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Upper Class: Chapter 37

“Not a new person, Nomes, an old person. This is who Yocheved really is, who she was before her life got so complicated”


I bite my tongue as I peel the avocado gently, trying not to bruise it in the process.

“Peeeerfection,” I exhale.

Which makes sense, considering this is the ninth one I’m peeling.

Sima looks over at me from the duck fry she’s sautéing for salad. “What was that, the last avocado? Thanks a mil, now can you do the peppers?”

I nod and grab a red pepper from the pile on the counter. Sima’s husband, Gershy, is making a siyum and Sima has been working on it all week. I’m helping with the poke bowl appetizers and Sima is pretending to be calm.

I have to give her credit; she’s doing an admirable job. Except that her voice has been growing progressively higher pitched as the start of the siyum draws closer. Soon only dogs and children under ten will be able to hear her.

The dining room table has been set with a white tablecloth, bamboo plates, and rows of flowers in every color. Sima was going for a malchusdig, classic theme. “Torah is royalty,” she’d said.

Yocheved pokes her head in. “Sim! So sorry, wish I could help, but you know, got the small matter of Zev being bandaged to take care of.”

I look at her over my pepper slices. “Chevs, I’m not sure that’s the flex you think it is.”

She sticks her tongue out at me and her head disappears out of the kitchen. She’s like a totally new person these days, Yocheved. She’s funny and lighthearted and just a bit silly.

Sima smiles wistfully when I mention this. “Not a new person, Nomes, an old person. This is who Yocheved really is, who she was before her life got so complicated.”

Well, that’s just sad. I shake this off and slide the pepper slices into the 20 small wooden bowls Sima had laid out.

“Next up, kani,” I narrate to nobody, and I get to slicing.

The siyum is beautiful, but more importantly, Penina learned how to laugh and the sound makes me want to take a bite out her cheeks. I don’t, but I’m tempted.

I watch Sima standing off to the side, a proud smile playing around her lips. I want that, too. I want to marry a ben Torah, support his learning in any way I can. Maybe I’m young to think about these things, but it’s an occupational hazard of having older siblings. And I can’t help being afraid that my friendship with Shan might not be conducive for that.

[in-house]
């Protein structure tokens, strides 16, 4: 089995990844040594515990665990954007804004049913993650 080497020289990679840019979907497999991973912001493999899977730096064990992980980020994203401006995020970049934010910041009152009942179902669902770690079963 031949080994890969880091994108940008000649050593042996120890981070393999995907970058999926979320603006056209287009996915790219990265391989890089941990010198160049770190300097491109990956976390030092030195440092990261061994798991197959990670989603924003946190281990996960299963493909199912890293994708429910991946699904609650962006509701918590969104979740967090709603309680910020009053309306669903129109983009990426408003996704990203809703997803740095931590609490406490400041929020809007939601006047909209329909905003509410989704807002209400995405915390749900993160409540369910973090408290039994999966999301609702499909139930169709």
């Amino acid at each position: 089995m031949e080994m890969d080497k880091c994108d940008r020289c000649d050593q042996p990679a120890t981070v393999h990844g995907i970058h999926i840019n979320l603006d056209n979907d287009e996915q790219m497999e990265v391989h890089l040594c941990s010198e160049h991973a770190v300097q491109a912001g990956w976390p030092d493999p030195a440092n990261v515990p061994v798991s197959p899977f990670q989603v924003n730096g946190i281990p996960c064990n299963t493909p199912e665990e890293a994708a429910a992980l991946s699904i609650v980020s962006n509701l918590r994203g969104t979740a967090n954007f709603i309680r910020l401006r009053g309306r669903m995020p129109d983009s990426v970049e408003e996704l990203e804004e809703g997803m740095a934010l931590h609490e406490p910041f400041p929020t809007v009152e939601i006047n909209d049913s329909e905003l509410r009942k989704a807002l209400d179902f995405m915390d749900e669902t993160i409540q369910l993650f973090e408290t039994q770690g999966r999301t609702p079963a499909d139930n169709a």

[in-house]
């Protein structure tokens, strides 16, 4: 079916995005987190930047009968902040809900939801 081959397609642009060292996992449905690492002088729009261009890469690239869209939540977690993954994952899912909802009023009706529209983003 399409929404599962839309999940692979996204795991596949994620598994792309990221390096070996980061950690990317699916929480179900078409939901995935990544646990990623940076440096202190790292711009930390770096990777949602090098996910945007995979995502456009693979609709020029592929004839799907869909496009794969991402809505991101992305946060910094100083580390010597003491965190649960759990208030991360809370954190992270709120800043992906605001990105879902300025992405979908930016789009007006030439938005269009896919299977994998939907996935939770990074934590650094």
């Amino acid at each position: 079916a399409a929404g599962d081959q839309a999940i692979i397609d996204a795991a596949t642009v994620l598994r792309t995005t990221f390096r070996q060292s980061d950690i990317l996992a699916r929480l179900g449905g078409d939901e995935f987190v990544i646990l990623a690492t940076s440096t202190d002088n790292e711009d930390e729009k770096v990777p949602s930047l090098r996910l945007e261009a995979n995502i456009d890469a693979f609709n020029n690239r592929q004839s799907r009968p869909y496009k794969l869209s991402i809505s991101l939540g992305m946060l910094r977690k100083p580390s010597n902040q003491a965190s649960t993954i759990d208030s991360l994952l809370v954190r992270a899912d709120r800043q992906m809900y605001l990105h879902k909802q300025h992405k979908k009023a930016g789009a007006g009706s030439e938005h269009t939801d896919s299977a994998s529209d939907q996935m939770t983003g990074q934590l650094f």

Am I being dramatic? I just don’t know anymore.

I look at the family phone when I get home. Two missed calls from Debbi, one from Shan. I only call Shan back.

She sounds tired and stressed out. I want to tell her it’s been a long day, that I’m exhausted from drizzling spicy mayo and changing diapers but all I say is, “Come on over.”

Lucky girl has her license already, im yirtzeh Hashem by me.

I wait by the window; when I see her car, I run outside and slide into the passenger seat. We have a routine. She hands me a Coke Slurpee, I push my seat all the way back and we talk. Late into the night. We talk and talk and talk and I only realize it’s midnight when Ma taps on my window, her forehead a sea of annoyed creases.

“Ma!” I gasp, hand to my chest. “That was terrifying.” My heart is literally beating a hundred miles an hour.

Shan giggles. Ma does not look amused.

“You have school tomorrow, girls. It’s much too late. Hello, Shan, how are you?”

Shan looks startled, her large eyes blink quickly.

“I’m good, thanks, Mrs. Taub.”

Ma smiles at her and scowls at me.

“Inside, please.”

I lean over, give Shan a quick hug, and slide out of the car, stopping to wave as Shan backs out carefully.

Ma’s quiet when we go inside. Too quiet.

I start to head upstairs when she stops me.

“Naomi. I thought you would make smarter choices than that. I believed in you.”

And then she turns and walks off toward her office, so I don’t even get the last word.

Debbi marches over to me as I walk into class bleary-eyed, clutching my cold brew like a security blanket.

She, on the other hand, looks fabulously rested, her skin glowing, her hair gleaming.

“You didn’t call me back,” she says by way of greeting.

And she’s right, I didn’t and I should have. And I feel bad about that. And that I called Shan back, but she doesn’t have to know that part. But I’m so tired. And annoyed at Ma. And, to be totally honest, annoyed at myself for my poor choice, as Ma put it.

And my caffeine hasn’t kicked in just yet. All in all, my mood is not great.

So I guess you can’t really blame me. Although I’m sure Debbi will.

But I take one look at Debbi’s accusing face, one hand resting lightly on her hip. And then I do an about-face, and head right back out of the classroom, silently, leaving my best friend open-mouthed in shock at my quickly retreating back.

To be continued…


(Originally featured in Mishpacha Cozey, Issue 984)

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